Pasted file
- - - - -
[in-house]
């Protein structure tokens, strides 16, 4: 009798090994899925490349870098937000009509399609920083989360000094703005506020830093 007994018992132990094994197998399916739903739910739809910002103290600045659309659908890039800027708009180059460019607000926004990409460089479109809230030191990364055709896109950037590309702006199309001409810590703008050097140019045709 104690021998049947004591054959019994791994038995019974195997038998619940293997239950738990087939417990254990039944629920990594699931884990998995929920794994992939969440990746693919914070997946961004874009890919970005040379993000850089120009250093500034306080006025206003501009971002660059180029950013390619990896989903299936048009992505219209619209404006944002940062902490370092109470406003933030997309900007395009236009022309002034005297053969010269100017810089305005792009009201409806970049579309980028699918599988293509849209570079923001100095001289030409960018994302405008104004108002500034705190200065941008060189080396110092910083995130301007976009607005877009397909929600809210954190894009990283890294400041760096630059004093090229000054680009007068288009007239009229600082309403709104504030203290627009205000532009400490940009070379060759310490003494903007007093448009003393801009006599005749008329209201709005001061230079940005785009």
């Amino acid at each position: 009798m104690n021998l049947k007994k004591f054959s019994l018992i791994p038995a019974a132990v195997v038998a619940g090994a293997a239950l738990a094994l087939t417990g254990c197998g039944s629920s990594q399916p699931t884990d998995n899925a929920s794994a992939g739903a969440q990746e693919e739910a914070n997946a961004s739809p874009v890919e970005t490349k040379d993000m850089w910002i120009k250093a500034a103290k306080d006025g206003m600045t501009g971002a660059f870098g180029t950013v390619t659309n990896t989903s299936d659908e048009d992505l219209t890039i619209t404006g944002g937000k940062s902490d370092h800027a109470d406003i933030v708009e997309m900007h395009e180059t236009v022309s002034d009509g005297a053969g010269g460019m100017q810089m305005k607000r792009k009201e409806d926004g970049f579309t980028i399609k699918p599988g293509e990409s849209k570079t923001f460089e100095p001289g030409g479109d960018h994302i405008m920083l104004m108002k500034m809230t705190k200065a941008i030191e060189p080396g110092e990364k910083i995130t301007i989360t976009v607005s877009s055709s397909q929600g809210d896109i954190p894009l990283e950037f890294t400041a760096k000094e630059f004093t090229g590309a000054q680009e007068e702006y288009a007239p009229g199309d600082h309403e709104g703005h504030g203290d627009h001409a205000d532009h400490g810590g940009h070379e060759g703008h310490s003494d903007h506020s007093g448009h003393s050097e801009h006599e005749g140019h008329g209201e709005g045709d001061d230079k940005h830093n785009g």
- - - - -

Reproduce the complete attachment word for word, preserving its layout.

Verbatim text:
[in-house]
């Protein structure tokens, strides 16, 4: 009798090994899925490349870098937000009509399609920083989360000094703005506020830093 007994018992132990094994197998399916739903739910739809910002103290600045659309659908890039800027708009180059460019607000926004990409460089479109809230030191990364055709896109950037590309702006199309001409810590703008050097140019045709 104690021998049947004591054959019994791994038995019974195997038998619940293997239950738990087939417990254990039944629920990594699931884990998995929920794994992939969440990746693919914070997946961004874009890919970005040379993000850089120009250093500034306080006025206003501009971002660059180029950013390619990896989903299936048009992505219209619209404006944002940062902490370092109470406003933030997309900007395009236009022309002034005297053969010269100017810089305005792009009201409806970049579309980028699918599988293509849209570079923001100095001289030409960018994302405008104004108002500034705190200065941008060189080396110092910083995130301007976009607005877009397909929600809210954190894009990283890294400041760096630059004093090229000054680009007068288009007239009229600082309403709104504030203290627009205000532009400490940009070379060759310490003494903007007093448009003393801009006599005749008329209201709005001061230079940005785009």
């Amino acid at each position: 009798m104690n021998l049947k007994k004591f054959s019994l018992i791994p038995a019974a132990v195997v038998a619940g090994a293997a239950l738990a094994l087939t417990g254990c197998g039944s629920s990594q399916p699931t884990d998995n899925a929920s794994a992939g739903a969440q990746e693919e739910a914070n997946a961004s739809p874009v890919e970005t490349k040379d993000m850089w910002i120009k250093a500034a103290k306080d006025g206003m600045t501009g971002a660059f870098g180029t950013v390619t659309n990896t989903s299936d659908e048009d992505l219209t890039i619209t404006g944002g937000k940062s902490d370092h800027a109470d406003i933030v708009e997309m900007h395009e180059t236009v022309s002034d009509g005297a053969g010269g460019m100017q810089m305005k607000r792009k009201e409806d926004g970049f579309t980028i399609k699918p599988g293509e990409s849209k570079t923001f460089e100095p001289g030409g479109d960018h994302i405008m920083l104004m108002k500034m809230t705190k200065a941008i030191e060189p080396g110092e990364k910083i995130t301007i989360t976009v607005s877009s055709s397909q929600g809210d896109i954190p894009l990283e950037f890294t400041a760096k000094e630059f004093t090229g590309a000054q680009e007068e702006y288009a007239p009229g199309d600082h309403e709104g703005h504030g203290d627009h001409a205000d532009h400490g810590g940009h070379e060759g703008h310490s003494d903007h506020s007093g448009h003393s050097e801009h006599e005749g140019h008329g209201e709005g045709d001061d230079k940005h830093n785009g």